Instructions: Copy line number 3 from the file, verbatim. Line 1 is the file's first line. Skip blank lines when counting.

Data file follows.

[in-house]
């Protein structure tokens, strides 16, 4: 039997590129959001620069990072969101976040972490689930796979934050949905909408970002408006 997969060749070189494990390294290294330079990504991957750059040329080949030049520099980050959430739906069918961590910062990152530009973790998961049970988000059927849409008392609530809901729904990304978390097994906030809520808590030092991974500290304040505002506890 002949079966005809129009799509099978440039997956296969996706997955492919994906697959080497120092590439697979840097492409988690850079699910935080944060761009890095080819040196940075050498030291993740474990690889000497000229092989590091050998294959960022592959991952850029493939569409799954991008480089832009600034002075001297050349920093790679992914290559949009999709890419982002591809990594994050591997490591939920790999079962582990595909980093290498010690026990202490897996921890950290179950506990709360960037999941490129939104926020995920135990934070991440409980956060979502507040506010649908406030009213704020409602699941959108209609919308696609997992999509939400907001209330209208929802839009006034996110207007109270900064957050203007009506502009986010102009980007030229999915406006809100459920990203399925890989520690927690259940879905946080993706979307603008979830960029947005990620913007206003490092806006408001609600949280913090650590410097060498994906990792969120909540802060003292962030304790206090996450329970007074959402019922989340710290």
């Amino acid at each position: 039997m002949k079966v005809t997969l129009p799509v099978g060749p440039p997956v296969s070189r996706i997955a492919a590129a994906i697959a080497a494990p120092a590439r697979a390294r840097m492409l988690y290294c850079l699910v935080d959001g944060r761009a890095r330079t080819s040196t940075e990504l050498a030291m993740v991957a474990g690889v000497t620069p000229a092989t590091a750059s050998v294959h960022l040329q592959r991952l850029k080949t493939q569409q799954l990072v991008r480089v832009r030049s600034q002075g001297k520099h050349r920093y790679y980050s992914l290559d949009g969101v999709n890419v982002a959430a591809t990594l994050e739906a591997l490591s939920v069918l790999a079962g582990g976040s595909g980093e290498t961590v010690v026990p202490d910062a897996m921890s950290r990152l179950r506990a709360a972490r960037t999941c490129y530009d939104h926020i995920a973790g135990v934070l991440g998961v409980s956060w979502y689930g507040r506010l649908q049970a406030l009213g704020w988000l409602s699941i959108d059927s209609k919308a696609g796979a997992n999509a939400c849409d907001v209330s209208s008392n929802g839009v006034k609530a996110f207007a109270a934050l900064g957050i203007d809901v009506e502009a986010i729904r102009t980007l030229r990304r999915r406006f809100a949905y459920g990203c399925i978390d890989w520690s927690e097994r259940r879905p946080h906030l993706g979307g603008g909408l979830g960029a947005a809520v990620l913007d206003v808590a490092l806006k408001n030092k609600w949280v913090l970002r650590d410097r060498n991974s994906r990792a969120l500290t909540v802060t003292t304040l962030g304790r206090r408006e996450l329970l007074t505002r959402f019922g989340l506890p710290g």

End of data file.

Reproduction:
């Amino acid at each position: 039997m002949k079966v005809t997969l129009p799509v099978g060749p440039p997956v296969s070189r996706i997955a492919a590129a994906i697959a080497a494990p120092a590439r697979a390294r840097m492409l988690y290294c850079l699910v935080d959001g944060r761009a890095r330079t080819s040196t940075e990504l050498a030291m993740v991957a474990g690889v000497t620069p000229a092989t590091a750059s050998v294959h960022l040329q592959r991952l850029k080949t493939q569409q799954l990072v991008r480089v832009r030049s600034q002075g001297k520099h050349r920093y790679y980050s992914l290559d949009g969101v999709n890419v982002a959430a591809t990594l994050e739906a591997l490591s939920v069918l790999a079962g582990g976040s595909g980093e290498t961590v010690v026990p202490d910062a897996m921890s950290r990152l179950r506990a709360a972490r960037t999941c490129y530009d939104h926020i995920a973790g135990v934070l991440g998961v409980s956060w979502y689930g507040r506010l649908q049970a406030l009213g704020w988000l409602s699941i959108d059927s209609k919308a696609g796979a997992n999509a939400c849409d907001v209330s209208s008392n929802g839009v006034k609530a996110f207007a109270a934050l900064g957050i203007d809901v009506e502009a986010i729904r102009t980007l030229r990304r999915r406006f809100a949905y459920g990203c399925i978390d890989w520690s927690e097994r259940r879905p946080h906030l993706g979307g603008g909408l979830g960029a947005a809520v990620l913007d206003v808590a490092l806006k408001n030092k609600w949280v913090l970002r650590d410097r060498n991974s994906r990792a969120l500290t909540v802060t003292t304040l962030g304790r206090r408006e996450l329970l007074t505002r959402f019922g989340l506890p710290g």